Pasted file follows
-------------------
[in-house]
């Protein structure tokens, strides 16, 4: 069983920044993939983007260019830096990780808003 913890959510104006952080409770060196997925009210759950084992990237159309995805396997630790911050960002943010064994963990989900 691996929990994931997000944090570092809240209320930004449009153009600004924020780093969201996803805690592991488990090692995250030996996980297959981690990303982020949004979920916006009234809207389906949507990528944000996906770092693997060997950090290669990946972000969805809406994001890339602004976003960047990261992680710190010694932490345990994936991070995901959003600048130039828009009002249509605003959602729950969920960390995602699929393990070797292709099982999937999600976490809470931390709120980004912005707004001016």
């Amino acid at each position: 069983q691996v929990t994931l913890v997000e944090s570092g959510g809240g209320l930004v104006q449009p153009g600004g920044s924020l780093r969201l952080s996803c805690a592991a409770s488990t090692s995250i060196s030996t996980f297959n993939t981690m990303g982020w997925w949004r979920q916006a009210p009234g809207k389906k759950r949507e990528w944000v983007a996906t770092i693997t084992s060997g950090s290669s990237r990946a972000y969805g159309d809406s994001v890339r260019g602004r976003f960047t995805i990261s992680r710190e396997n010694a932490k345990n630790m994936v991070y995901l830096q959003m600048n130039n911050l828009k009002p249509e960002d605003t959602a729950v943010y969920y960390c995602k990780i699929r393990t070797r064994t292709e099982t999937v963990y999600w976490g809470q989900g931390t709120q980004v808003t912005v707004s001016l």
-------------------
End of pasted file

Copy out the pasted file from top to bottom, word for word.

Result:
[in-house]
């Protein structure tokens, strides 16, 4: 069983920044993939983007260019830096990780808003 913890959510104006952080409770060196997925009210759950084992990237159309995805396997630790911050960002943010064994963990989900 691996929990994931997000944090570092809240209320930004449009153009600004924020780093969201996803805690592991488990090692995250030996996980297959981690990303982020949004979920916006009234809207389906949507990528944000996906770092693997060997950090290669990946972000969805809406994001890339602004976003960047990261992680710190010694932490345990994936991070995901959003600048130039828009009002249509605003959602729950969920960390995602699929393990070797292709099982999937999600976490809470931390709120980004912005707004001016």
């Amino acid at each position: 069983q691996v929990t994931l913890v997000e944090s570092g959510g809240g209320l930004v104006q449009p153009g600004g920044s924020l780093r969201l952080s996803c805690a592991a409770s488990t090692s995250i060196s030996t996980f297959n993939t981690m990303g982020w997925w949004r979920q916006a009210p009234g809207k389906k759950r949507e990528w944000v983007a996906t770092i693997t084992s060997g950090s290669s990237r990946a972000y969805g159309d809406s994001v890339r260019g602004r976003f960047t995805i990261s992680r710190e396997n010694a932490k345990n630790m994936v991070y995901l830096q959003m600048n130039n911050l828009k009002p249509e960002d605003t959602a729950v943010y969920y960390c995602k990780i699929r393990t070797r064994t292709e099982t999937v963990y999600w976490g809470q989900g931390t709120q980004v808003t912005v707004s001016l």